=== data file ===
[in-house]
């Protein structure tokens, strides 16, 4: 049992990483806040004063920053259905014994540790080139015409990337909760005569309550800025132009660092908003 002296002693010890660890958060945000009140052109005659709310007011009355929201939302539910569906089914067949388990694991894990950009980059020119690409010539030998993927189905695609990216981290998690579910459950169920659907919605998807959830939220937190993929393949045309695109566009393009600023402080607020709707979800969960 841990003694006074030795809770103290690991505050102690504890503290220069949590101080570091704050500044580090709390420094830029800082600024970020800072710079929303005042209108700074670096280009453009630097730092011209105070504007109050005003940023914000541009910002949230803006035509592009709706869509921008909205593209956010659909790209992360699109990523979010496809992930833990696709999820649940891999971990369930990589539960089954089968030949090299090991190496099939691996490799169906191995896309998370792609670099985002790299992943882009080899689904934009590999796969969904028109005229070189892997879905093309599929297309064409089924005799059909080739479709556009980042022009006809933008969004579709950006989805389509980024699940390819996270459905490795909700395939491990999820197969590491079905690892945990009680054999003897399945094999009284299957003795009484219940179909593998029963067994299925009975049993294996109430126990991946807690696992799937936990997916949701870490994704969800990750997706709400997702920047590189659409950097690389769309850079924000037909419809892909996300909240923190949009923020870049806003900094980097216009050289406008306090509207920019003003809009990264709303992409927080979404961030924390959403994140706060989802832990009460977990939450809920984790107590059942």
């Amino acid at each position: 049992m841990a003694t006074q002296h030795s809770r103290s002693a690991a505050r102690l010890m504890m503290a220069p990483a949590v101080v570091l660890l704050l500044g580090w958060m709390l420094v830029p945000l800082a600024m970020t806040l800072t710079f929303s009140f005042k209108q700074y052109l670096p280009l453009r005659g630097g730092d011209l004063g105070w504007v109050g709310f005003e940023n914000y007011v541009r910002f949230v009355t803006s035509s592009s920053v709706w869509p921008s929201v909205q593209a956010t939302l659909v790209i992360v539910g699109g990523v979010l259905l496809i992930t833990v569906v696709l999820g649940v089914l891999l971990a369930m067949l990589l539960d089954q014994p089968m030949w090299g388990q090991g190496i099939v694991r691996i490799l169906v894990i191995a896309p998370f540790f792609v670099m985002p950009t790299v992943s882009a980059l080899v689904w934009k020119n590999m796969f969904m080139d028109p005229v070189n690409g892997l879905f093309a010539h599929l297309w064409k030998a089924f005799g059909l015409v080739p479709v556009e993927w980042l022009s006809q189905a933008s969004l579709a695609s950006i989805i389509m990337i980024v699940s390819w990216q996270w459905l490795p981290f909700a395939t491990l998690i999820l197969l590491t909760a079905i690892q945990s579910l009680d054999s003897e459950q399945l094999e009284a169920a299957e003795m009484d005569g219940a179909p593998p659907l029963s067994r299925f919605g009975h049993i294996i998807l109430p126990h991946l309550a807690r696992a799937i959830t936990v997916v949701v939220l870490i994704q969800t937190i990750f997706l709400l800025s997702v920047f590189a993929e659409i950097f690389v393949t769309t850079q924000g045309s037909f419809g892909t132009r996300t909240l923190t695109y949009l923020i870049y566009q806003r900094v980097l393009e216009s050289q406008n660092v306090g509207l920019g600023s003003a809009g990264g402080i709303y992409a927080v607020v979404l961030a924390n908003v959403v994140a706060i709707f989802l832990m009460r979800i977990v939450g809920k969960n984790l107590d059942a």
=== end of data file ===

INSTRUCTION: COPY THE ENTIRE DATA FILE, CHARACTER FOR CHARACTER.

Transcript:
[in-house]
């Protein structure tokens, strides 16, 4: 049992990483806040004063920053259905014994540790080139015409990337909760005569309550800025132009660092908003 002296002693010890660890958060945000009140052109005659709310007011009355929201939302539910569906089914067949388990694991894990950009980059020119690409010539030998993927189905695609990216981290998690579910459950169920659907919605998807959830939220937190993929393949045309695109566009393009600023402080607020709707979800969960 841990003694006074030795809770103290690991505050102690504890503290220069949590101080570091704050500044580090709390420094830029800082600024970020800072710079929303005042209108700074670096280009453009630097730092011209105070504007109050005003940023914000541009910002949230803006035509592009709706869509921008909205593209956010659909790209992360699109990523979010496809992930833990696709999820649940891999971990369930990589539960089954089968030949090299090991190496099939691996490799169906191995896309998370792609670099985002790299992943882009080899689904934009590999796969969904028109005229070189892997879905093309599929297309064409089924005799059909080739479709556009980042022009006809933008969004579709950006989805389509980024699940390819996270459905490795909700395939491990999820197969590491079905690892945990009680054999003897399945094999009284299957003795009484219940179909593998029963067994299925009975049993294996109430126990991946807690696992799937936990997916949701870490994704969800990750997706709400997702920047590189659409950097690389769309850079924000037909419809892909996300909240923190949009923020870049806003900094980097216009050289406008306090509207920019003003809009990264709303992409927080979404961030924390959403994140706060989802832990009460977990939450809920984790107590059942």
């Amino acid at each position: 049992m841990a003694t006074q002296h030795s809770r103290s002693a690991a505050r102690l010890m504890m503290a220069p990483a949590v101080v570091l660890l704050l500044g580090w958060m709390l420094v830029p945000l800082a600024m970020t806040l800072t710079f929303s009140f005042k209108q700074y052109l670096p280009l453009r005659g630097g730092d011209l004063g105070w504007v109050g709310f005003e940023n914000y007011v541009r910002f949230v009355t803006s035509s592009s920053v709706w869509p921008s929201v909205q593209a956010t939302l659909v790209i992360v539910g699109g990523v979010l259905l496809i992930t833990v569906v696709l999820g649940v089914l891999l971990a369930m067949l990589l539960d089954q014994p089968m030949w090299g388990q090991g190496i099939v694991r691996i490799l169906v894990i191995a896309p998370f540790f792609v670099m985002p950009t790299v992943s882009a980059l080899v689904w934009k020119n590999m796969f969904m080139d028109p005229v070189n690409g892997l879905f093309a010539h599929l297309w064409k030998a089924f005799g059909l015409v080739p479709v556009e993927w980042l022009s006809q189905a933008s969004l579709a695609s950006i989805i389509m990337i980024v699940s390819w990216q996270w459905l490795p981290f909700a395939t491990l998690i999820l197969l590491t909760a079905i690892q945990s579910l009680d054999s003897e459950q399945l094999e009284a169920a299957e003795m009484d005569g219940a179909p593998p659907l029963s067994r299925f919605g009975h049993i294996i998807l109430p126990h991946l309550a807690r696992a799937i959830t936990v997916v949701v939220l870490i994704q969800t937190i990750f997706l709400l800025s997702v920047f590189a993929e659409i950097f690389v393949t769309t850079q924000g045309s037909f419809g892909t132009r996300t909240l923190t695109y949009l923020i870049y566009q806003r900094v980097l393009e216009s050289q406008n660092v306090g509207l920019g600023s003003a809009g990264g402080i709303y992409a927080v607020v979404l961030a924390n908003v959403v994140a706060i709707f989802l832990m009460r979800i977990v939450g809920k969960n984790l107590d059942a």